by Susan Kuchinskas

Data has been the driving force for evolution in the online advertising world for a number of years. Most likely, you already understand why: when you reach audiences with a targeted, relevant message, you increase the chances of them taking action. That’s why data is one of the most conversation points in digital ad sales, today. The challenge is that it’s also one of the toughest concepts to understand. Not every technology professional has a background or interest in statistics. And not every statistician has a background in data science or machine learning.

To help you give you a primer on data for ad tech, so you’re ready for sales conversations with almost any prospect, we’ve written a practical guide. Here are some of the most frequently asked questions that professionals in the industry have:

Where does advertising data come from?

These days, it can come from almost anywhere, online or offline. Here are some of the kinds of data marketers can use:

  • Demographic: The basics, including age, gender, place of residence and household income
  • Geographic: Where someone is at a particular time, derived from the location of a desktop computer, a laptop or other mobile device
  • Behavioral: Actions that a person has taken, including searching online, going into a physical store, clicking on an ad or purchasing something online or instore
  • Contextual: Data that provides information on the immediate context around a consumer’s actions. For example, if someone searches for a local business on a mobile phone, the search provider may be able to identify the time of day; physical location; and type of device used, all of which can help send the appropriate ad.

What do first-, second- and third-party data mean?

Many digital advertising campaigns pull together data from a variety of sources, on the fly, in close to real time, in order to identify consumers who are most likely to respond to an ad. The different data sources are usually classified in three ways:

First-party data data is data that is owned by the company doing the marketing. It’s generated within the context of a direct relationship with an individual. When someone visits the website and receives a cookie; when someone signs up for emails; when someone buys something in a physical store or online, the information generated is first-party data. It’s usually stored in a customer-relationship management (CRM) system or a data management platform (DMP).

Second-party data may be owned by the marketer but generated indirectly. For example, second-party data is generated as the result of a targeted campaign on an ad network. Another company’s first-party data also qualifies as second-party data. A good example is when a publisher allows a premium advertiser to make use of the publisher’s first-party data.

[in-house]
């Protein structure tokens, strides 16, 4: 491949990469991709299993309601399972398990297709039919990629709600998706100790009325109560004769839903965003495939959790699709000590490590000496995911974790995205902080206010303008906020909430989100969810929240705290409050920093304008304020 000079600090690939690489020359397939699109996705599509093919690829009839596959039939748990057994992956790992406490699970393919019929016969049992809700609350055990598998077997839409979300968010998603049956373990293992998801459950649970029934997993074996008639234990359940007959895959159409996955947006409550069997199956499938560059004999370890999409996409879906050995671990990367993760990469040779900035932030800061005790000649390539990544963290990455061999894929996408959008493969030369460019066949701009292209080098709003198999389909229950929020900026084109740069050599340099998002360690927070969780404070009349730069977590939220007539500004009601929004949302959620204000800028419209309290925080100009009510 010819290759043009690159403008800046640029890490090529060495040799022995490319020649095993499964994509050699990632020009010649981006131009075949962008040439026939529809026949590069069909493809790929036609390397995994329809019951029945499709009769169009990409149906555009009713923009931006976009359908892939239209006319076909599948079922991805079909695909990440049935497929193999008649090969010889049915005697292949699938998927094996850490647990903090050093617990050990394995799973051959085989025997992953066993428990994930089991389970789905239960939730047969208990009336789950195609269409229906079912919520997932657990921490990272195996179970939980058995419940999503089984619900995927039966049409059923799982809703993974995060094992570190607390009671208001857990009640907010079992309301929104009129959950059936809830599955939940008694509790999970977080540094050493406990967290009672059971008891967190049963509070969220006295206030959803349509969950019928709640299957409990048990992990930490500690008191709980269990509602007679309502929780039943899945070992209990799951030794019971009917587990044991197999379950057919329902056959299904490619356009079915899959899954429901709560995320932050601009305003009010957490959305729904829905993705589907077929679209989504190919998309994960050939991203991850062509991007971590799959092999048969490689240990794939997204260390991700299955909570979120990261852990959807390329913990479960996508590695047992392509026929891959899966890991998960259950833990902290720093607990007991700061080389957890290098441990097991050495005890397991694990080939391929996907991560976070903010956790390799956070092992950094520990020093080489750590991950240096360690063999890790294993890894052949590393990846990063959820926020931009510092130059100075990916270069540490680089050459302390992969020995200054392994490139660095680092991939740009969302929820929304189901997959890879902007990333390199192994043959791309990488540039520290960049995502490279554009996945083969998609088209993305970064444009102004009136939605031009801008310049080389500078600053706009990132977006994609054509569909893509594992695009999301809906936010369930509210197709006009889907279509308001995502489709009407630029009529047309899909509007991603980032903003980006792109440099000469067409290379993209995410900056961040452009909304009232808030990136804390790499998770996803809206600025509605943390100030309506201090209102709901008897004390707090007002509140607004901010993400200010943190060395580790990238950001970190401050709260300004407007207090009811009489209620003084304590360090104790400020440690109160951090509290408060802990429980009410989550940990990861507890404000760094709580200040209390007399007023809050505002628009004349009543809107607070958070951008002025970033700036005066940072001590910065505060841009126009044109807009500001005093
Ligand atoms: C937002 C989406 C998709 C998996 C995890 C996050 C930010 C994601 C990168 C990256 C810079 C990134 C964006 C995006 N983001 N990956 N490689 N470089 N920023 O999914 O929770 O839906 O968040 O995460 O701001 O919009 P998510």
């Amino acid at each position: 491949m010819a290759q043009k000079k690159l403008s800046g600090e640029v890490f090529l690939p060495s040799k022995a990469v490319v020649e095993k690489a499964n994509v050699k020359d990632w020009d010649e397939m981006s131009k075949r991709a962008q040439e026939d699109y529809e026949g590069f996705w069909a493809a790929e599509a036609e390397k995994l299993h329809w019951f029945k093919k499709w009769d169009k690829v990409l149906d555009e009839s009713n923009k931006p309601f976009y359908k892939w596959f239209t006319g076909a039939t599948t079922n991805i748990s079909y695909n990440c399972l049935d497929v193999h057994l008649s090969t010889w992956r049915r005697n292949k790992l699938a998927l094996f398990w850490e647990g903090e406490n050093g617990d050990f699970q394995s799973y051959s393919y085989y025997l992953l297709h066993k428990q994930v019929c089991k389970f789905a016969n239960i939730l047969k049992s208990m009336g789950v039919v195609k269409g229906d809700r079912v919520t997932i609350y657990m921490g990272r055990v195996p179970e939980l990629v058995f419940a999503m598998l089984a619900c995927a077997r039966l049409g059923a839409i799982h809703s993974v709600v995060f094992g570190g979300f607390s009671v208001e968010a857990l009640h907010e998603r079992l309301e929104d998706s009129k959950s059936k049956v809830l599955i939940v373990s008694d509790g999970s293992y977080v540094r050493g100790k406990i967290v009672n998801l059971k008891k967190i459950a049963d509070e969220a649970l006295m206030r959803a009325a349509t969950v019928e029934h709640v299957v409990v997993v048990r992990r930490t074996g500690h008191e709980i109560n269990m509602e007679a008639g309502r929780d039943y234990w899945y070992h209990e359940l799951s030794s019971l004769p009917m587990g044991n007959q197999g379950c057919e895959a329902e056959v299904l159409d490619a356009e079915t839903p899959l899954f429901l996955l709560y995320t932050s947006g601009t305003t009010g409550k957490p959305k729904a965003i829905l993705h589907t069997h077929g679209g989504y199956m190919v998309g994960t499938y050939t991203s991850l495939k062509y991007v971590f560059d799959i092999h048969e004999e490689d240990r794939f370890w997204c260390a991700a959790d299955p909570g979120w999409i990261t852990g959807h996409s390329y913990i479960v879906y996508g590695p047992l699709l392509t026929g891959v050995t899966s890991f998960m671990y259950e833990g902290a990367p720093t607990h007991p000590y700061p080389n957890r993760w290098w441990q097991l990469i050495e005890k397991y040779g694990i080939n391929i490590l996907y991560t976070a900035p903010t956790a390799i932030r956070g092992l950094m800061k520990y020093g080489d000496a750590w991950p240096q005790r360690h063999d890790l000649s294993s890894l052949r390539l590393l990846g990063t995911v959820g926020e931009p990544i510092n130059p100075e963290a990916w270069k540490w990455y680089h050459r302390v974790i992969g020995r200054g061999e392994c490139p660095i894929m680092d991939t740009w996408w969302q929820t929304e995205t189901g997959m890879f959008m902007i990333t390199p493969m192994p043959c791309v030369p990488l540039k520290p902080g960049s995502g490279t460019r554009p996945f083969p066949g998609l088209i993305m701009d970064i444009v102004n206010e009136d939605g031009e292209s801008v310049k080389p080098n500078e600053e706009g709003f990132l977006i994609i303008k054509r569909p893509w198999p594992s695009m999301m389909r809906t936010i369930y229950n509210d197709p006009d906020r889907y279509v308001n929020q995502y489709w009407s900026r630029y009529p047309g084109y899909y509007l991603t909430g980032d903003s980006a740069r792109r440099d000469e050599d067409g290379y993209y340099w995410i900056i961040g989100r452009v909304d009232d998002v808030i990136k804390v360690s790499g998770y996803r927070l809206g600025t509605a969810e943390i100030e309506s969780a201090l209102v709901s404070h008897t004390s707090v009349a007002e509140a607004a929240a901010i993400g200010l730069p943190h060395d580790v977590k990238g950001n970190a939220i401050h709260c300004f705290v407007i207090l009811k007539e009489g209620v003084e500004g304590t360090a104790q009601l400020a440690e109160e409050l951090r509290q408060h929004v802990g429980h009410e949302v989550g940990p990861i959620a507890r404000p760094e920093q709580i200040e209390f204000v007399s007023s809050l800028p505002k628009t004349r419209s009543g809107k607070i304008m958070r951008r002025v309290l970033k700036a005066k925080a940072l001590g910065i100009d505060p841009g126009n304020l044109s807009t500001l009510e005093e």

Third-party data is usually offered by data vendors. It may be gathered from a variety of sources and then aggregated. It’s often packaged into pre-defined audience groups, such as “affluent moms,” or “people interested in gadgets.”

What exactly is the value of first-, second- and, third-party data?

First-party data is valuable for a few reasons. For one, the data is owned by the same company that is looking to build insights. You have unique insight into your customers that others may not. It is often the foundation for building a comprehensive customer profile.

First-party data is also easier to manage for a few reasons:

  • You’ve vetted the quality and have transparency into the information you’re looking to surface.

  • It’s framed from the perspective of your business goals and sales process

  • Because marketers already own the rights to it, they can use it within their campaigns, at no cost. Second and third party data can be equally valuable, allowing marketers to see beyond the lens of their own company. Both types of data are essential to the creating a comprehensive customer picture.

The bottom line

That’s why, when helping your customers choose data sources, you need to focus on quality and accuracy. Make sure that you’re maintaining your internal databases, and your information quality is clear. A number of data sources may be necessary to run your campaigns effectively. One rule of thumb is to always line your data up with the story that you’re looking to tell. Does the information you’re analyzing help you move closer towards your business goals? That question is foundation of data-driven targeting.
You’ll have more productive sales conversations by understanding the role of data.